We arrived at the ridge top around noon under gray sky and rain-threatening clouds.  There were no other foreign tourists at all, only a few Peruvians. From the parking lot we had to hike up to the imposing 30 feet high walls surrounding the citadel of Kuelap.  The site has only one accessible entrance through the ancient gate to the city.  The site is not thoroughly excavated and hides many mysteries and secrets under the tick vegetation.  



The citadel of Kuelap was built between 600 and 900 years before Machu Picchu.  It’s located on a higher mountain and is a larger than Machu Picchu.  Just 30 years ago the trek from Kuelap to the nearest road took a staggering two months to complete. 

The citadel is surrounded by steep walls and has only two entrances allowing access.  One of the entrances is crumbling and the walls in this area were reinforced with timber beams.  It is not safe to use so only one access point remains.   In its glory days, it is estimate that 5000 people lived inside the citadel. The inhabitants were known as the Cloud Warriors.  The Cloud Warriors were conquered by the Incas in 1470 (who in turn were conquered by the Spanish 70 years later).  

The citadel of Kuelap was very interesting.  Not much is known about the Chachapoyans and to this day, the exact purpose of the citadel is not known.  The Chachapoyans had contact with the Spanish and the Incas.  They actually aligned with the Spanish to fight against the Incas.  We wandered around the ruins and the rebuilt circular houses of the Chachapoyans.  There is also one Inca structure of unknown origin and purpose.  One distinguishing feature of the Chachapoyan architecture is the geometrical pattern on the circular houses symbolizing the jaguar and snakes (the animals which were revered for their strength).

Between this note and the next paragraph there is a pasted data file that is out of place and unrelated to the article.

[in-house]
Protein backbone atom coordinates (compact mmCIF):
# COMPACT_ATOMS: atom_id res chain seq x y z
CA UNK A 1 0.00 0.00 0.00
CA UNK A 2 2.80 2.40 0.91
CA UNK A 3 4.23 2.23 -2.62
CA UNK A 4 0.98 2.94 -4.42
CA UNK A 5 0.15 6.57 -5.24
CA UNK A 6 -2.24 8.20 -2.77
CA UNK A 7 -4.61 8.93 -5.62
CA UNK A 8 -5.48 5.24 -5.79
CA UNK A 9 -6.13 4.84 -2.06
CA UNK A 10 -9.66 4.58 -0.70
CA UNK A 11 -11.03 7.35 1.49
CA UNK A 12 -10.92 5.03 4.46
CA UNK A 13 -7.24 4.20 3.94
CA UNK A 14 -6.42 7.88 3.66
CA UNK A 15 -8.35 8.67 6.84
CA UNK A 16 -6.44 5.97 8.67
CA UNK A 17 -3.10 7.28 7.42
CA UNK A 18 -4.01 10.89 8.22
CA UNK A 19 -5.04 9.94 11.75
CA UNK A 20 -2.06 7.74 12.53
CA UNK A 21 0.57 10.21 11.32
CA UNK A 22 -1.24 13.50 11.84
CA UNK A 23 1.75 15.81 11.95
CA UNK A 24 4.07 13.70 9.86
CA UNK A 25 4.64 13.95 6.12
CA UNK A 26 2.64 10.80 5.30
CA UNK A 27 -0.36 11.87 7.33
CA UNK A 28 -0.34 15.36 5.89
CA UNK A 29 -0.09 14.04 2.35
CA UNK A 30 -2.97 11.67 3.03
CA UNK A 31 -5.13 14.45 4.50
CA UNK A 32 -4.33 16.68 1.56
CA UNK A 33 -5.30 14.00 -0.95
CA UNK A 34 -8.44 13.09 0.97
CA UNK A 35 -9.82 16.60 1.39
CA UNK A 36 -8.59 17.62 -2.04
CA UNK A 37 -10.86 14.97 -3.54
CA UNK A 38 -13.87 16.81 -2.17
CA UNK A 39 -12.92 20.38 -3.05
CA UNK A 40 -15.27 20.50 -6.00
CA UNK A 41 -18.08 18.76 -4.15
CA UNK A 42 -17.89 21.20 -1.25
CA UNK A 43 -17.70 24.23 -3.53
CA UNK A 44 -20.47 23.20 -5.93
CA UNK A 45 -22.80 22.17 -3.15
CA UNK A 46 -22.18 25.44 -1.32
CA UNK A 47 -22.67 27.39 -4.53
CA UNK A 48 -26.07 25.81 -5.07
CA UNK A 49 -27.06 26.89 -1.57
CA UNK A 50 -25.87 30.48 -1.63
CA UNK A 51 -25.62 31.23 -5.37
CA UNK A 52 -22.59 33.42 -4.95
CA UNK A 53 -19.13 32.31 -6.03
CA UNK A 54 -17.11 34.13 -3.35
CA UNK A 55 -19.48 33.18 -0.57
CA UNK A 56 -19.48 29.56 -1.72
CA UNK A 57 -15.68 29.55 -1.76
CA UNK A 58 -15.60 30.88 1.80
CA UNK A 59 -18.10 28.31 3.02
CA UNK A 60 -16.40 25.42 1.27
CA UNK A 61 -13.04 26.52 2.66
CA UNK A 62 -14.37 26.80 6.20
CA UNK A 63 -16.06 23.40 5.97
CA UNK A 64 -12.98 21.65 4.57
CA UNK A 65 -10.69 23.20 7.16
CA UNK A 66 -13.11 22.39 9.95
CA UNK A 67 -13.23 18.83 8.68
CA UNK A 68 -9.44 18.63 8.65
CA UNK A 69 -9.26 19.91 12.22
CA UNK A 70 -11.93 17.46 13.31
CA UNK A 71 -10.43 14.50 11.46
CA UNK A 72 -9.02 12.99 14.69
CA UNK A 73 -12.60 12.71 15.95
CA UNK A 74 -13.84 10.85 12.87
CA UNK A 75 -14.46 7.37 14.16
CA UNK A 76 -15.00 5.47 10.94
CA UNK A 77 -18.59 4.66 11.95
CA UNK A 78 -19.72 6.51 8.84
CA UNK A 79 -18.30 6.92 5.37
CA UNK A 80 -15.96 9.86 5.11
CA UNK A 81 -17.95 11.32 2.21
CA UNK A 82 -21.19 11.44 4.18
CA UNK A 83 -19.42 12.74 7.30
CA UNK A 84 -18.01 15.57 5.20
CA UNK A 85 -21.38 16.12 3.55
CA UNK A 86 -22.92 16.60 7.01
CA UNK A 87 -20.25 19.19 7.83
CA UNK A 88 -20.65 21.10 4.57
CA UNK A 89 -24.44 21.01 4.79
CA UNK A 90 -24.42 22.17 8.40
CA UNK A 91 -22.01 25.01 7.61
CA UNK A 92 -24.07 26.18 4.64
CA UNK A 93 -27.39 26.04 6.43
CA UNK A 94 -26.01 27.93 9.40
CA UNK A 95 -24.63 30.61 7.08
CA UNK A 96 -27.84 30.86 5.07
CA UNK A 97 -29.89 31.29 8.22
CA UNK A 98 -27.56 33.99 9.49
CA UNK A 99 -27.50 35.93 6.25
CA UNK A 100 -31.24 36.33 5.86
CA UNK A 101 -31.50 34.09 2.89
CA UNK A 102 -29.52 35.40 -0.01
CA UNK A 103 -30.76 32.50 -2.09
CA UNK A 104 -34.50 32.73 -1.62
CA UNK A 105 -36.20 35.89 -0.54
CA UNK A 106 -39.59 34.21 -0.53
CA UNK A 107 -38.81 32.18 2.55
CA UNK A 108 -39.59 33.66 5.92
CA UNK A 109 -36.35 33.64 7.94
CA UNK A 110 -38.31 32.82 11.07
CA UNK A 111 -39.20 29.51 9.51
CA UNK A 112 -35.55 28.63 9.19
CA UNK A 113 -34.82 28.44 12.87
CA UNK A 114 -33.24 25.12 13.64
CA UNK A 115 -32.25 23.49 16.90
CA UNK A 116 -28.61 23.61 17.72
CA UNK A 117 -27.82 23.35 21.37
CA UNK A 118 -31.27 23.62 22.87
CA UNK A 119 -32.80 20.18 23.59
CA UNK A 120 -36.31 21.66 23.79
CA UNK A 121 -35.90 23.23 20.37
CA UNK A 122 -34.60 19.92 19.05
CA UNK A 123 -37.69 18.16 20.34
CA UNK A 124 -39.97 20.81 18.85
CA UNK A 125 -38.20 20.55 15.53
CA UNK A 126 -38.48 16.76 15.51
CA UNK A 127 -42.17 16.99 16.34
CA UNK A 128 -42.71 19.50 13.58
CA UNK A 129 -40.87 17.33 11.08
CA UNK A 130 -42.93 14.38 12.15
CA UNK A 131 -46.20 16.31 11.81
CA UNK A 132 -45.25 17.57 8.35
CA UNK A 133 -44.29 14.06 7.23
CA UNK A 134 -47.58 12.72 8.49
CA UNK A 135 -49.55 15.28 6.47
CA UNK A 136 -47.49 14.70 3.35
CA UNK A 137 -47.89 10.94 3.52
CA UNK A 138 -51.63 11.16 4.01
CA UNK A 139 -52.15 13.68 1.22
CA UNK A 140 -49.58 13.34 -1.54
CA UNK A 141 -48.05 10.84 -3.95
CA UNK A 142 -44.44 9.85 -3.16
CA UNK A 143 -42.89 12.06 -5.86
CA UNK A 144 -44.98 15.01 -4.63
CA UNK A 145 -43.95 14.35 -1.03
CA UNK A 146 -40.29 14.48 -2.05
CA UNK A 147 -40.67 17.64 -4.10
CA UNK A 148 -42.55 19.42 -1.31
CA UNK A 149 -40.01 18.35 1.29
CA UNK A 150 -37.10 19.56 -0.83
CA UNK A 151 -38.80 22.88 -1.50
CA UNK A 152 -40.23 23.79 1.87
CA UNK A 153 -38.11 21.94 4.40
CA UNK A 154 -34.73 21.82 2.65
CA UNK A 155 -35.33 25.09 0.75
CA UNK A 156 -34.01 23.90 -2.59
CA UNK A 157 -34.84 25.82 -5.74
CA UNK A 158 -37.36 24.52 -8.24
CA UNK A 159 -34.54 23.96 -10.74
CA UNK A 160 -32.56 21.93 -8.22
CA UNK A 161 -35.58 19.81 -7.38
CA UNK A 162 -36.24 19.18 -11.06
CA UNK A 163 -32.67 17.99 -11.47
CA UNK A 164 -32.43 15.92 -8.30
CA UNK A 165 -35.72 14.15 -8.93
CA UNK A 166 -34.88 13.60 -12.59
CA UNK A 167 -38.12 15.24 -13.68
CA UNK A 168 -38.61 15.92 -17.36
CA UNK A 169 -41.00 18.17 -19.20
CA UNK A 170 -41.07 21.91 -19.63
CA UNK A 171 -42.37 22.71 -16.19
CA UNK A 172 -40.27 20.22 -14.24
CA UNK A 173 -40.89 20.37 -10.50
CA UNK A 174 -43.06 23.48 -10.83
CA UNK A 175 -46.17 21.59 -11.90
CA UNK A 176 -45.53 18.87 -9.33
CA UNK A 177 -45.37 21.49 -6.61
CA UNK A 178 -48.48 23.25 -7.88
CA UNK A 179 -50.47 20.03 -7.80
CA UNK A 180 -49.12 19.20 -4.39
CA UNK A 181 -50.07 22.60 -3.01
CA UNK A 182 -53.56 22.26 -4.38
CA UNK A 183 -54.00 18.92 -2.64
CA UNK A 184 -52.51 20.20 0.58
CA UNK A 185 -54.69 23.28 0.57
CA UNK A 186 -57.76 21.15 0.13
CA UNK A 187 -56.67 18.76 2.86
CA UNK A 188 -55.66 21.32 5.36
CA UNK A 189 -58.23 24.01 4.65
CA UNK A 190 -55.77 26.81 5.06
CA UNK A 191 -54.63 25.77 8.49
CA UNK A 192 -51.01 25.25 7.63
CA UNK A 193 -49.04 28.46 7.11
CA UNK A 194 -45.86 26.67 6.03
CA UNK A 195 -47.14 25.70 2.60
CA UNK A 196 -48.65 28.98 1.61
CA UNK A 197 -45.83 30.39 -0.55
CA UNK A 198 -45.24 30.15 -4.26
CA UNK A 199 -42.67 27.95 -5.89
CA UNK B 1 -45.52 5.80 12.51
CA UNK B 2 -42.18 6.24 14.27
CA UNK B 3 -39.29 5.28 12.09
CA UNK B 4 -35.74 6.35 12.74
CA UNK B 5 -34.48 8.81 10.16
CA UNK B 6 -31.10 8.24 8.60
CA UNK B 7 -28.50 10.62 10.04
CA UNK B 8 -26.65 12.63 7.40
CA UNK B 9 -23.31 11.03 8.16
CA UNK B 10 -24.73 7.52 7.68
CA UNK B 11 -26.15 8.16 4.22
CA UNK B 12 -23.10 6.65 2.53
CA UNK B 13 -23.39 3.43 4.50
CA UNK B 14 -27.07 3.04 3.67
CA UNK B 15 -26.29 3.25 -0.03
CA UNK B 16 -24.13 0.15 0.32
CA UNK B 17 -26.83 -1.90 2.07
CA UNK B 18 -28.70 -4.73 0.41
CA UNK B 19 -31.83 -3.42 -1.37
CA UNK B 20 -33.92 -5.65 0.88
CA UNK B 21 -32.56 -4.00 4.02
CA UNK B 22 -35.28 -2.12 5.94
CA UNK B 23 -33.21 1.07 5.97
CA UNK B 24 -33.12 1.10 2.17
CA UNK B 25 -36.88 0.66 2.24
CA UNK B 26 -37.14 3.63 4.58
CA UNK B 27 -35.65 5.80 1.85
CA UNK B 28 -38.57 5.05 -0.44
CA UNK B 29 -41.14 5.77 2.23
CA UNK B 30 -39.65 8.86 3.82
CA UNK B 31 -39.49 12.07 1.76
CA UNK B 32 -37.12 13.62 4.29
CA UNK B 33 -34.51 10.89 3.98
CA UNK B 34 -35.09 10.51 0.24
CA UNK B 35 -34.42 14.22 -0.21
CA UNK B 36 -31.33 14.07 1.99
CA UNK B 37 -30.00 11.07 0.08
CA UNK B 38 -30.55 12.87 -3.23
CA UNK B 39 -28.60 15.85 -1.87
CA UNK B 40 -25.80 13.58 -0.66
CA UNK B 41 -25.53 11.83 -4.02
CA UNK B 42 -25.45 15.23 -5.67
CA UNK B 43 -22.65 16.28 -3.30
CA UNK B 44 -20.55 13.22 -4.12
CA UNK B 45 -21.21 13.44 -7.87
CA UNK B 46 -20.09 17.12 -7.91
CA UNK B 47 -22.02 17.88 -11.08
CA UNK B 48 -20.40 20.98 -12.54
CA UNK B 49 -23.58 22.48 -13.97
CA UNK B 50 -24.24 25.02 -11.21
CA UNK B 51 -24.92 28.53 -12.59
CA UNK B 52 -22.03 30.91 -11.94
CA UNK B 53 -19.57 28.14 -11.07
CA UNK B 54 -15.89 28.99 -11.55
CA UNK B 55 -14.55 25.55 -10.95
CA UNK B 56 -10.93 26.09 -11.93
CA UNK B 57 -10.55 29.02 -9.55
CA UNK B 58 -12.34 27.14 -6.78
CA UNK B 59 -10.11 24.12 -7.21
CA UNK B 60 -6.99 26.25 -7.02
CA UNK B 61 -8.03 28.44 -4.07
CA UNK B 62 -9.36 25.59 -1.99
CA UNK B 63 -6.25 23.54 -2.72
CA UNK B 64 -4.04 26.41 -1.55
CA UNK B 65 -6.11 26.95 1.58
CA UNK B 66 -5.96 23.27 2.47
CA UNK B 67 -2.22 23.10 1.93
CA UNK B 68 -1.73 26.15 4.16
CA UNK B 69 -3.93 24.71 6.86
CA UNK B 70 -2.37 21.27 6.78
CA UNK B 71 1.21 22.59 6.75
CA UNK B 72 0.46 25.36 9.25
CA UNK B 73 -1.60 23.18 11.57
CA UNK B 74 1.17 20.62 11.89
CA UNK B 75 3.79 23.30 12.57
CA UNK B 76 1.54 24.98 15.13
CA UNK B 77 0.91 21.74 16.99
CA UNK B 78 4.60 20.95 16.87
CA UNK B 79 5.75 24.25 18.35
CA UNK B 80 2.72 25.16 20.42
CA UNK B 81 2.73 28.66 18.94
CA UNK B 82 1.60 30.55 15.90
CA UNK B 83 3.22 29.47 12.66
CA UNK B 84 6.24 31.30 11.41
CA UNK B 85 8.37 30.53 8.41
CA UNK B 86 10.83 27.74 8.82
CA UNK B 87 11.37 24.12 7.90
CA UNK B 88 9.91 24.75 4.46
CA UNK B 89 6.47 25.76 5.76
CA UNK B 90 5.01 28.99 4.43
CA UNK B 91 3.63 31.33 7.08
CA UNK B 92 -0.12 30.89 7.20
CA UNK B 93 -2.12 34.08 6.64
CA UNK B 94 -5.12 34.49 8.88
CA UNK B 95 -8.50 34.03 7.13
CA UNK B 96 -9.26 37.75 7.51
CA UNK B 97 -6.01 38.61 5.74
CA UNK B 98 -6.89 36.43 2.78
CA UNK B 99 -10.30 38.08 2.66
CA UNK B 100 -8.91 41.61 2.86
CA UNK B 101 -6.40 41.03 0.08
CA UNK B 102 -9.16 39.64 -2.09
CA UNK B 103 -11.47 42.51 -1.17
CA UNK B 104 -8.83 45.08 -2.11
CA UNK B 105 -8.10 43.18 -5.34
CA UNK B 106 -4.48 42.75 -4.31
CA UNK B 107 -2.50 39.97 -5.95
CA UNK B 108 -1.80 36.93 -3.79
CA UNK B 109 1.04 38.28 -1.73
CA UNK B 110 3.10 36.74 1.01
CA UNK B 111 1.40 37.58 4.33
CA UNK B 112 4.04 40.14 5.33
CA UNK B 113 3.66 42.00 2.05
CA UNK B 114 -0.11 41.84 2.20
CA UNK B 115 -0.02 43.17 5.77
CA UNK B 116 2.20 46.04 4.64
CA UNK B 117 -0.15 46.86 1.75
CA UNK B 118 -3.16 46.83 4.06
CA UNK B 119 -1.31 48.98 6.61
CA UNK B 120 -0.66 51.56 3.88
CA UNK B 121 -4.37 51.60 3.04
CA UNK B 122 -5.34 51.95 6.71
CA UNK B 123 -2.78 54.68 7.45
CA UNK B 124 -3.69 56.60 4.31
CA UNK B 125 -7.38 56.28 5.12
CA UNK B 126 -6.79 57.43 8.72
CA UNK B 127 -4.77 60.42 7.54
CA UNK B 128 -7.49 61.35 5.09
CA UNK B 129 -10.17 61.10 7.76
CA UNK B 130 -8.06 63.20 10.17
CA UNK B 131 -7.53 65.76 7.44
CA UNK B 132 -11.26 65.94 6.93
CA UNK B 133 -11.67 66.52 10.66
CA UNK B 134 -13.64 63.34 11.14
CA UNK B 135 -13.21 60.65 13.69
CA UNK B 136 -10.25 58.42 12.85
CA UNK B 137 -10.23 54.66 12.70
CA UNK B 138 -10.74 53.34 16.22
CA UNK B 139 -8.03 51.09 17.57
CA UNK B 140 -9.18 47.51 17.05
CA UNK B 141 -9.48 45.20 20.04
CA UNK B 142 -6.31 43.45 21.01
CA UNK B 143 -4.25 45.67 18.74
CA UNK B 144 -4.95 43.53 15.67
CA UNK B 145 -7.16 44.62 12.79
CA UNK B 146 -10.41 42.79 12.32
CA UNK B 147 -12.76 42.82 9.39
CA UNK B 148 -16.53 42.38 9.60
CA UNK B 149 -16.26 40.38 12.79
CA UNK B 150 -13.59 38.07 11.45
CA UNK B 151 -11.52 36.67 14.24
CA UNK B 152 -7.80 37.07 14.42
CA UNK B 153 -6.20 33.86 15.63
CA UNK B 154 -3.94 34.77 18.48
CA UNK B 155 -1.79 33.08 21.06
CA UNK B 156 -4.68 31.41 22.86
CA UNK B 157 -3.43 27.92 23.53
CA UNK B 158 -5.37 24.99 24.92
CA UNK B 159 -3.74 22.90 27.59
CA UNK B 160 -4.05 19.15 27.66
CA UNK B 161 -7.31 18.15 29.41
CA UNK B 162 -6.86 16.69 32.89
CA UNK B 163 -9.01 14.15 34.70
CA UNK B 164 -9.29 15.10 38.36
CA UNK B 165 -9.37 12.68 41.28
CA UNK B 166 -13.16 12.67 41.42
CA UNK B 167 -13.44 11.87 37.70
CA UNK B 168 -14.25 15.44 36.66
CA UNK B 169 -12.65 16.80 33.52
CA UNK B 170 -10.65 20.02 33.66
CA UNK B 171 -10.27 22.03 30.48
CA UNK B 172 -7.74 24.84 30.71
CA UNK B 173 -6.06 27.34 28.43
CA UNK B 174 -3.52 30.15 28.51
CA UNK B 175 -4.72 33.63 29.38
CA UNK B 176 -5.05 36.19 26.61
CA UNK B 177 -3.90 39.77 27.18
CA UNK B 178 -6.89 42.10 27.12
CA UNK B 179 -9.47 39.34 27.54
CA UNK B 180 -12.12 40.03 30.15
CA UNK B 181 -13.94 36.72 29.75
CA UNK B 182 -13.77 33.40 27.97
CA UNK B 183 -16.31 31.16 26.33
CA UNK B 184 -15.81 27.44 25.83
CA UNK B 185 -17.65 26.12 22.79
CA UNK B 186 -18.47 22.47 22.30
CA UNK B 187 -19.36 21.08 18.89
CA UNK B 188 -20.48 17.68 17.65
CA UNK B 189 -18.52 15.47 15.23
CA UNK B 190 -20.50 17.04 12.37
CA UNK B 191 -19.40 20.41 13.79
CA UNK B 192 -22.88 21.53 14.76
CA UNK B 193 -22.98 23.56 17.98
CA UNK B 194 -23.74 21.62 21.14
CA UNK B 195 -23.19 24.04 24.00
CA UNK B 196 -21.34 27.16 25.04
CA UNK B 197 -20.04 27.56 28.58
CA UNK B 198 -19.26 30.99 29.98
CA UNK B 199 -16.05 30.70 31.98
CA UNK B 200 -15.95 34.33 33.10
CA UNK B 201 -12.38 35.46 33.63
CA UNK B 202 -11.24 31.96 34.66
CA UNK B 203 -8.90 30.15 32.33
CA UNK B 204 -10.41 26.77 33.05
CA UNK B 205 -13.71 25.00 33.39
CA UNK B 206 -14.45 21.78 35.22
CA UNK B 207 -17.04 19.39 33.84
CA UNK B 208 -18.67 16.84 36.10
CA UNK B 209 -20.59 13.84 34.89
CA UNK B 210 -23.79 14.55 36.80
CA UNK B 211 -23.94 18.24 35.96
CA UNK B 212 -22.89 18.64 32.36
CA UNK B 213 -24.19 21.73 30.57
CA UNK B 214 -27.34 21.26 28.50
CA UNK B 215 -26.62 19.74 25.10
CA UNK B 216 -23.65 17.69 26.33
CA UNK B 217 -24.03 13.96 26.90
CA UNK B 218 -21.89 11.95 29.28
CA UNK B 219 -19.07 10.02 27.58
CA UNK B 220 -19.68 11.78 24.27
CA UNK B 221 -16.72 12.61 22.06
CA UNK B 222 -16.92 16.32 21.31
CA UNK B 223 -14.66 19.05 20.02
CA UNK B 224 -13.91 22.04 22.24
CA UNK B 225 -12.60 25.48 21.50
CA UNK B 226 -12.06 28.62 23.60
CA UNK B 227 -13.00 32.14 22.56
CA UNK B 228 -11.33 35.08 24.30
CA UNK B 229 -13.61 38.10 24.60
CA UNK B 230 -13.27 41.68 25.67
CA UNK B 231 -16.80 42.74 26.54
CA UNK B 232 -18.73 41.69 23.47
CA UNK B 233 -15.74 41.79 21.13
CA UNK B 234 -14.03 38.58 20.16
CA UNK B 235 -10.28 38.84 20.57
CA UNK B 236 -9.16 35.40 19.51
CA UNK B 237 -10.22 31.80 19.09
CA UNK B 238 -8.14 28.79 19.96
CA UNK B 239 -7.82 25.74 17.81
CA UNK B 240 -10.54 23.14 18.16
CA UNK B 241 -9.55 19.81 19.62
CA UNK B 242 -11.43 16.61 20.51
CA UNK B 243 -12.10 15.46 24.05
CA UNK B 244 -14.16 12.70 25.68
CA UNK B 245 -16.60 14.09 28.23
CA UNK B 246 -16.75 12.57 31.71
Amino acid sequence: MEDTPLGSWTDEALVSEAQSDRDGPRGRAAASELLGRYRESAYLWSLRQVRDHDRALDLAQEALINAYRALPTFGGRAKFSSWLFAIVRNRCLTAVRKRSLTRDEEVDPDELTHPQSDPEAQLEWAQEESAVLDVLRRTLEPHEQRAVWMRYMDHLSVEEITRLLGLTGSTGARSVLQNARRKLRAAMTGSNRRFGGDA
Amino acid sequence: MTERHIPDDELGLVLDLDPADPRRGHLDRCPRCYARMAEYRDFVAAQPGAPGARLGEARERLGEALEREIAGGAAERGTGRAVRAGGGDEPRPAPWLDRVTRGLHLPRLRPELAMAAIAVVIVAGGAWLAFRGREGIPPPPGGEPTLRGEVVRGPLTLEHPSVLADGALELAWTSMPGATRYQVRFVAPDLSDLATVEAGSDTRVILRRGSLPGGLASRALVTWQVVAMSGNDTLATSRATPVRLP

After Kuelap we stopped for late lunch in a small town where Keith had his first coy (Guinea Pig, also the food of the ancient Chachapoyans).  Later that day we ended up in a local coffee shop in the main square of Chachapoyas for excellent coffee, pisco sour and an apple pie. 

August 4, 2016 Chachapoyas and Karaja

Today we went to a mountain burial site of Karaja.  The journey from Chachapoyas took 2 hours by car followed by an hour walk through cornfields.  


Karaja is an old burial site located on a steep ravine.  The sarcophagi of Karaja are often used as a symbol of the tourism in the region.  They are very striking in their design.  They are 2.5 meters tall effigies of human figures with characteristic faces reminiscent of the Rapa Nui Moai statues.  They are painted in white and red and adorned with human skulls.    



Unfortunately, the sarcophagi located on the cliff have been looted – a common occurrence in Peru.   It was hard to see the sarcophagi from the bottom of the cliff and I had to use my log telephoto lens to get a better view.  This was probably the least interesting of all the sites around Chachapoyas.  It is a long drive from the city and the site is actually very small.  Never the less, the story surrounding the site and the difficulty of access to the sarcophagi is worth seeing.  At the bottom of the cliff we saw a bundle of human bones that were dropped by the looters as they opened the burial sites on the cliffs.  It was interesting to see the country site along our drive and to see the small town near the archeological site.  We had a chance to meet some locals and have lunch at one of the local eateries.  The site is not developed for tourism at all and does not offer any amenities.   



After our excursion we had a nice dinner in an asado restaurant in Chachapoyas. We ate some mystery meats, drank cold beer and listened to live Peruvian music.  All that for $15 for 4 people!  Obviously the mass tourism and its prices have not arrived here yet.  The town of Chachapyas does not have any visible signs of affluence, no fancy shops, no expensive restaurants or fancy cars.  Everything is inexpensive and the people here are very nice, down to earth and friendly.  It is more similar to Bolivia and very different from Cusco.  It is also safe with almost no violent crime.  The city of Chachapoyas was established at the same time as Lima.  Wile Lima grew to a multi million metropolis, Chachapoyas stayed at 30,000 people.  It is the administrative capital of the province of Amazonas although due to its altitude of 2300m it does not feel very tropical.